Method with Multiple Parameters

    There is not enough information in the post to know for sure. Is the declaration a part of a class or is it all alone by itself? If I had to make a SWAG about what's going on, I would venture to guess that this is a method in some data structure which adds a new Student object into the structure, but that's complete speculation.
  6. straight_stewie

    I Have No Clue About Anything PC

    Does anybody really *know PC? But all jokes aside, welcome to the forum, I hope we can help.
  7. Some people seem to think that the purpose of SSE/2 and AVX/2/E is solely to allow operations on longer integers. That is actually the least of it's purposes, and is only a by product of their implementations. These instruction set extensions provide SIMD, or Single Instruction Multiple Data, models to programmers. They are meant to process the same operation on more than one unit of data at once. For example, each 256 bit register can be treated as 8 32 bit integers, an operation of the form C = A + B can then perform 8 separate additions of 8 pairs of 32 bit integers in one instruction. One should also be aware that it is not true SIMD in the sense that all of the additions (in this example) are physically being carried out at once: Rather, like all of Intels instructions, it is a highly optimized microprogram that is able to leverage parts of the processor not accessible to normal developers to improve the performance of "common" operations.
  8. straight_stewie

    [Noob Question] Setting up Eclipse C++ with MinGW?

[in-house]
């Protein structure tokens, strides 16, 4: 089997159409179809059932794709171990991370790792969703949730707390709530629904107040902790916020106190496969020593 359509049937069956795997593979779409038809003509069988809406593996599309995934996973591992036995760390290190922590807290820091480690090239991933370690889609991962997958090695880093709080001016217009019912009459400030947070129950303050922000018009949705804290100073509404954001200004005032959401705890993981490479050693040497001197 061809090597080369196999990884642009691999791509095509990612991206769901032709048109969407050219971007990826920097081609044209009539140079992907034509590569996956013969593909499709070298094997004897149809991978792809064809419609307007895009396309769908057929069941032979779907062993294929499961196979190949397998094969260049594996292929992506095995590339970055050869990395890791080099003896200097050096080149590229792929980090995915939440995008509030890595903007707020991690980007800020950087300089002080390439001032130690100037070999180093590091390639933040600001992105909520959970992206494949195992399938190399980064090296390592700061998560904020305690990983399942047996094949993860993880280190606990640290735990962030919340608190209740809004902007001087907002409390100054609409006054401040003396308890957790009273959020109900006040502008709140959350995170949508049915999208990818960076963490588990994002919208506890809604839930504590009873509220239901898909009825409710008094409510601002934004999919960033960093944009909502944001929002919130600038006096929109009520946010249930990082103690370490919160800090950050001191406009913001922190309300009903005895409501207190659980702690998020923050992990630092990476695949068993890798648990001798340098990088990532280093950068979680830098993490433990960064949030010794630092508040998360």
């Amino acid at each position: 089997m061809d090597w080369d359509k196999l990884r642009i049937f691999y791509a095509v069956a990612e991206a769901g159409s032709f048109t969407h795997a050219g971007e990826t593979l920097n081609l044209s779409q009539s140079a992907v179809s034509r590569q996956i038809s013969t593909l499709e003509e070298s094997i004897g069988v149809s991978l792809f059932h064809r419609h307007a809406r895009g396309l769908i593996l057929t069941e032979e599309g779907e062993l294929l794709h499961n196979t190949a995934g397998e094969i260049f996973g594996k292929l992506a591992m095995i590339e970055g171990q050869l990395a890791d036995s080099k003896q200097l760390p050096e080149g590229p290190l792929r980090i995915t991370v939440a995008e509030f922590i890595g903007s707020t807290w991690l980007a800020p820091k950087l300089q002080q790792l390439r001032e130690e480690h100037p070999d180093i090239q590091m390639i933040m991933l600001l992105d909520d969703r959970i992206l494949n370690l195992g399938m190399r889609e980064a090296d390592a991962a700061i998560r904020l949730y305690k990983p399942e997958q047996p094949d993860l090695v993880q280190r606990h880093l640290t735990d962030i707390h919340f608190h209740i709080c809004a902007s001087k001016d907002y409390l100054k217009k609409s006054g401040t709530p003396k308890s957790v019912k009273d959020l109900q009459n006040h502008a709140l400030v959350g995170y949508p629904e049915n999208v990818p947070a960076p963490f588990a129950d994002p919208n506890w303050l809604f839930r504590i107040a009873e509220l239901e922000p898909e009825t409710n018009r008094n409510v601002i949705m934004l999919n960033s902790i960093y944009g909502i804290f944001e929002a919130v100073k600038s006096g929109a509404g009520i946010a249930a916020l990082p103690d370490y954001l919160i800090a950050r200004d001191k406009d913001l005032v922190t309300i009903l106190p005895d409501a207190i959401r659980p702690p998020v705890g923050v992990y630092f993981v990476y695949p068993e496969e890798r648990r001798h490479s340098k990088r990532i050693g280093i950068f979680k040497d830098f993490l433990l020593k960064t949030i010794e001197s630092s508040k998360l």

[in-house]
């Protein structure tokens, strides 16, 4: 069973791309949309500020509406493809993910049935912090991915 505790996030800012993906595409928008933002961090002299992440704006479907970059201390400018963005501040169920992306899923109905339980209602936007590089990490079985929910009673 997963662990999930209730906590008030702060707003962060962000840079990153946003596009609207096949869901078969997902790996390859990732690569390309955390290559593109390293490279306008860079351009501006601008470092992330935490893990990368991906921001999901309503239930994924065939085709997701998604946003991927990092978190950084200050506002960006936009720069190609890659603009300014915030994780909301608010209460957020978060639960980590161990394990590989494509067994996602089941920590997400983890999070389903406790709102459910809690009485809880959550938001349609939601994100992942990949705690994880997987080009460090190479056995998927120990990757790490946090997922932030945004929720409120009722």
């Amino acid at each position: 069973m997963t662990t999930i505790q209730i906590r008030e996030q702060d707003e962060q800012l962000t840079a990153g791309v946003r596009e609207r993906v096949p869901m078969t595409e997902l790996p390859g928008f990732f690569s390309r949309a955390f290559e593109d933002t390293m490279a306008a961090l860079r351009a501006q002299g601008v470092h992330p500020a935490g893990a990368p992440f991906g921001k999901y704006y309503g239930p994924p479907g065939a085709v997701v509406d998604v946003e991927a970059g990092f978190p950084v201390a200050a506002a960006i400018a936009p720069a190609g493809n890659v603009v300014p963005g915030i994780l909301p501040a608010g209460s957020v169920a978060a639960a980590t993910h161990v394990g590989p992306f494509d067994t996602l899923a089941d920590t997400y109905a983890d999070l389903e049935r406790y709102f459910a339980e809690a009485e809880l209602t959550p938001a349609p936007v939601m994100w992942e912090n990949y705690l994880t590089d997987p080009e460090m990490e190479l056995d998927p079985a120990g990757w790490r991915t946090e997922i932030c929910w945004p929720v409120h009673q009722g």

I just have to say, I have found VS to be, by far, the least confusing and the easiest to use IDE ever, and I've also used a few of the JetBrains IDEs. The only toolchain that I've found comparable in ease would be the classic VIM and GCC/G++ combination, but even that has a fairly steep learning curve for someone unfamiliar with VIM. I would suggest that we stop Microsoft bashing and help OP with the question, which was: The question didn't mention anything about needing to be small, or portable, or how much OP hates big bad Microsoft. So, in light of that, I still believe that the best option is for @Divergent2000 to install Visual Studio 2017 Community and check the C++ development option in the installer. If OP needs it to be a small install, he can simply deselect all of the .NET stuff and not worry about having C# functionality. There is simply no other IDE with the sheer amount of development effort and quality, documentation, and community support as Visual Studio, and whether you, as a developer with some experience, would currently choose that or not, it is clearly the best solution to OP's problem of finding easy to reach C++ development on Windows.